This summer, the clear consensus in Edmonton seemed to be that Taylor Hall was the most important part of the team’s long-term core. The year before, Jordan Eberle’s 34-goal, 76-point season likely would have won him that honour.
But if we held a poll today I’m guessing that Ryan Nugent-Hopkins would be the name on the lips of most.
I wasn’t a fan of drafting Nugent-Hopkins first overall. In a year where the top-four seemed closely bunched, Nugent-Hopkins offence seemed too dependent on the power play. It wasn’t that I didn’t like the player, but defenceman Adam Larsson – projected as a two-way workhorse and a guy I’d seen play very well at the World Juniors – felt like a safer choice and a better fit for team need.
But while the Oilers certainly wouldn’t say ‘no’ to a defenceman like Larsson, and while blueliners tend to take longer to round into form than forwards, the results so far are one-sided and not in my favour.
Nugent-Hopkins has certainly been the power play witch his junior numbers suggested he was, but he’s been far more than that. He plays an intelligent two-way game at the age of 20, and suddenly all those junior comparisons to Pavel Datsyuk don’t seem so off, because if Nugent-Hopkins can handle all of this at the age of 20 than what will he be able to do at 25?
Nugent-Hopkins plays a defensive game that far exceeds that of men much his senior. Less than 150 games into his professional career, he’s got things figured out that Sam Gagner still struggles with 300 games later. Maybe that isn’t a fair comparison to Gagner, but where would the Oilers be if they had two centres that played defence that way? Well we’re at it, where would the team be if Eberle and Hall had the same commitment to a 200-foot game that Nugent-Hopkins does?
(And, for the comments section: don’t come back at me with “minus-nine.” There’s a sweet spot of ignorance between really watching the games and really understanding the numbers, and “minus-nine” is right in the middle of it. By eye, there’s no question as to Nugent-Hopkins’ defensive commitment, and by number that goal differential is easily traceable back to Nugent-Hopkins 0.881 on-ice save percentage – and before you ask, no that’s not his fault.)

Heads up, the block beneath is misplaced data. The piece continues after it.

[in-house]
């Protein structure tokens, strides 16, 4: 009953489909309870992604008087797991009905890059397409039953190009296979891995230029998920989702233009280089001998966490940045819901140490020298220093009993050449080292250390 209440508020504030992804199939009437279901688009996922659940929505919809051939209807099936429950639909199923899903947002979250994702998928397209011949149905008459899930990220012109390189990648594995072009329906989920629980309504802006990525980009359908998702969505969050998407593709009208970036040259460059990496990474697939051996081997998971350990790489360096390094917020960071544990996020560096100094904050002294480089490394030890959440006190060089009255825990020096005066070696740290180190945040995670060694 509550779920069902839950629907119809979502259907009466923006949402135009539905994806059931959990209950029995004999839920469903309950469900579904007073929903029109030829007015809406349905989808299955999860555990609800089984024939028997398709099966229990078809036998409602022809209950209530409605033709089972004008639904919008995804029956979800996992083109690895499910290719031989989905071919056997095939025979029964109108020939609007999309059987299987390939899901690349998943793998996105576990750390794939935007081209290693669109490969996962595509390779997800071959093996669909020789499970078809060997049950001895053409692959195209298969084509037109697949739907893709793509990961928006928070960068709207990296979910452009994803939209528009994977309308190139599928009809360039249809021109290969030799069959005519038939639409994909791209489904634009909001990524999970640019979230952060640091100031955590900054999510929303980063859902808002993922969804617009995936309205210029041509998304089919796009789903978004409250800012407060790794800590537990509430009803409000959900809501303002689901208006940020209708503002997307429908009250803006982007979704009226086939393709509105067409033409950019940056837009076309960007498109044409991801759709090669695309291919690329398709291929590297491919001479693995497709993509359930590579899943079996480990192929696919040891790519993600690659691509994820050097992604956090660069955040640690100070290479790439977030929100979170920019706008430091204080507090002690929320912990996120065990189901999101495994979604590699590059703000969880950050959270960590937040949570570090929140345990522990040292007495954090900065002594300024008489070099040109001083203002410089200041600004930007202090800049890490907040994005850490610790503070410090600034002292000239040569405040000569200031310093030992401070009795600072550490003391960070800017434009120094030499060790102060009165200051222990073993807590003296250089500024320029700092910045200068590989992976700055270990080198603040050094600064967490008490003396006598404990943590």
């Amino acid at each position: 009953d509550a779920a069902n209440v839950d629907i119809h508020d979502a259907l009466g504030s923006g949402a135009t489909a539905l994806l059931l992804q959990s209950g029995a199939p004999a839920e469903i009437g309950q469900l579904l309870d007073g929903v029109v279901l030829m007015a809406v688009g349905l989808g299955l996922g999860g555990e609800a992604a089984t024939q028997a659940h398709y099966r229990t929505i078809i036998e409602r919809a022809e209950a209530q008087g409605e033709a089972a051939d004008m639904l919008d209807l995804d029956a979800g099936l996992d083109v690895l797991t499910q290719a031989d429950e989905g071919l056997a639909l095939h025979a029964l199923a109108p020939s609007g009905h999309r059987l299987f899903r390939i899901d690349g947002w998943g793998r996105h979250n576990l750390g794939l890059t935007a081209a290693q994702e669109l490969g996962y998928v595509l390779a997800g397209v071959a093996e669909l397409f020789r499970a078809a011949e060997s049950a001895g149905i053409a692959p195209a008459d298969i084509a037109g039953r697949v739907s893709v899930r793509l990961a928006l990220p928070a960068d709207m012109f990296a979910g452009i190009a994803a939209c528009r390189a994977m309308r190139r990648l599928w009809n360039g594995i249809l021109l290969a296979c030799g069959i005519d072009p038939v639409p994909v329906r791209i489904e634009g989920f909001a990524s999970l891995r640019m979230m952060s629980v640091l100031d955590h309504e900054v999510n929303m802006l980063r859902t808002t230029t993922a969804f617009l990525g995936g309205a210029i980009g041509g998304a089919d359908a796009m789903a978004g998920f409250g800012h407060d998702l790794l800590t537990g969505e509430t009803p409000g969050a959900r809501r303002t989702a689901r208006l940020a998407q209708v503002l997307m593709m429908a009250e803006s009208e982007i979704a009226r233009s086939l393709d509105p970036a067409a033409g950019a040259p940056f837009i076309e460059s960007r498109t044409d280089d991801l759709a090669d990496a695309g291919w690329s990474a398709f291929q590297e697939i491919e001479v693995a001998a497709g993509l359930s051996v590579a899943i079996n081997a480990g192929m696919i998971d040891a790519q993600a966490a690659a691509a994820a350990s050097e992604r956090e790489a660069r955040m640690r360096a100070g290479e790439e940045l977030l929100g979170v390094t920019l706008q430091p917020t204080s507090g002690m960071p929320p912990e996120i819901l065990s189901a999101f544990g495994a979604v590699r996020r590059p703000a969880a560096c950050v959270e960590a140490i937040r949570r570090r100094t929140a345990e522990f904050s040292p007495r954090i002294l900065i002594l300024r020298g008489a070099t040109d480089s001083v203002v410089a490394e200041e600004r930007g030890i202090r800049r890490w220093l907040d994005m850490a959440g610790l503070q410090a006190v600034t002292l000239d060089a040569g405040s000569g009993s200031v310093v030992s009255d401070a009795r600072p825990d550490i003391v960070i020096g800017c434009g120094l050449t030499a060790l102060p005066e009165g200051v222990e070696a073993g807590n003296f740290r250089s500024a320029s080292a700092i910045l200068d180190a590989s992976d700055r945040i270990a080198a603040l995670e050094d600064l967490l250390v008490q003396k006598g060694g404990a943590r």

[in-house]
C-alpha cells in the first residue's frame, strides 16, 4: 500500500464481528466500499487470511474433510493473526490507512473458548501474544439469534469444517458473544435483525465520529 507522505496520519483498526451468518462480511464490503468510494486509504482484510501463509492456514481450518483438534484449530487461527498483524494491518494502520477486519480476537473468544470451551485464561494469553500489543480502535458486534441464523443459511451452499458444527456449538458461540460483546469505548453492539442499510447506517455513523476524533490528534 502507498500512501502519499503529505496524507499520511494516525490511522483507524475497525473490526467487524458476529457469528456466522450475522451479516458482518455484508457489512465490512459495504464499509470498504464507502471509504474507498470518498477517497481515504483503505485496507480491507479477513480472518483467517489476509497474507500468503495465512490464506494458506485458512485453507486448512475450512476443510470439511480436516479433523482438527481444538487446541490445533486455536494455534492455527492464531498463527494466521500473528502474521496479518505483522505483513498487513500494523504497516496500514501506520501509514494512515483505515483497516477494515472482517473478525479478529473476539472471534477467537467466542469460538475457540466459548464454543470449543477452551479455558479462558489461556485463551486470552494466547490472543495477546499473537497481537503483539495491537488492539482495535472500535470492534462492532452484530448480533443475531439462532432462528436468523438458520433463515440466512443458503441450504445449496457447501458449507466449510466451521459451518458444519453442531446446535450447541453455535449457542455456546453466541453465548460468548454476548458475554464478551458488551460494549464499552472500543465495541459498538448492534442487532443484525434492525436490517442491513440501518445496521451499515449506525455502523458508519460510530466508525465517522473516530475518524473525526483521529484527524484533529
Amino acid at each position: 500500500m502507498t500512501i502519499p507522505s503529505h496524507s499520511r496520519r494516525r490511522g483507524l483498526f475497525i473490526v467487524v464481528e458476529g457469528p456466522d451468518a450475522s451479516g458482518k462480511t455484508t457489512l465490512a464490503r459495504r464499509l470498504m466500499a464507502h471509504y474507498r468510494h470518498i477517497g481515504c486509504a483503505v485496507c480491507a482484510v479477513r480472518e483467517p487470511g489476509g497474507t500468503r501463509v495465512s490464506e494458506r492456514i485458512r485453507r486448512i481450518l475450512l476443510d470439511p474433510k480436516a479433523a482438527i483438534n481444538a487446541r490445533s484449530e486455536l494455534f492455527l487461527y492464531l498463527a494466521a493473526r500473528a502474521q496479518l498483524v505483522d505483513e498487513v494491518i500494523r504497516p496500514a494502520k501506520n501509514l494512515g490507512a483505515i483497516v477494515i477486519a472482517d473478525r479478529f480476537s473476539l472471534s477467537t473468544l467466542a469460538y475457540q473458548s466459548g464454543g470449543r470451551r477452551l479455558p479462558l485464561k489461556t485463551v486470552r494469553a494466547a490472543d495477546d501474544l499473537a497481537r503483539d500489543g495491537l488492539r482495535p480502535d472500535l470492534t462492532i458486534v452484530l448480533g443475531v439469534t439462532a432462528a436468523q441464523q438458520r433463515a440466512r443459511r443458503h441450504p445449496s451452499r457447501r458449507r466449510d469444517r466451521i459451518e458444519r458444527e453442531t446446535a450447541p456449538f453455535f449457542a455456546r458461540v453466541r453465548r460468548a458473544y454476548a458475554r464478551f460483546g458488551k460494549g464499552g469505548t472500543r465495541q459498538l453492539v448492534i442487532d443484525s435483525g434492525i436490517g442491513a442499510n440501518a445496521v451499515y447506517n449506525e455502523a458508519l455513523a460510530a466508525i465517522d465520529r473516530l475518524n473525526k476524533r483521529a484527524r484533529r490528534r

I’ve been tracking scoring chances all year and have 34 of the 35 games marked. With Nugent-Hopkins on the ice at even-strength the Oilers out-chance the opposition 164-145 (53.1% of all chances are Oilers chances). With Nugent-Hopkins off the ice, the Oilers are out-chanced 257-308 (45.5% of all chances are Oilers chances). That isn’t all him, naturally; Nugent-Hopkins has played with good players all season. On the other hand, so has Sam Gagner and in easier circumstances and he’s lagging back at just under 50 percent. (Note: I’ve corrected the scoring chance numbers above after making a simple subtraction error in the initial post.)
In other words, my view has come a long way from the summer of 2011. I don’t think there’s a player more vital to the Oilers than Ryan Nugent-Hopkins.
A Side Point
The progression in the first paragraph – from Eberle to Hall to Nugent-Hopkins – isn’t exactly random, is it? Eberle, drafted in 2008, had his breakthrough campaign at the age of 21. Hall, drafted in 2010, did the same. Nugent-Hopkins doesn’t turn 21 until April, while Nail Yakupov doesn’t hit that threshold until next October.
It takes a while for even the best junior-age players to find their stride in the NHL. And it’s a nice reminder for a guy like Yakupov, who is having a miserable year (though his five-on-five on-ice percentages – 6.49 shooting, 0.869 save – aren’t helping), that it can pay to be patient.
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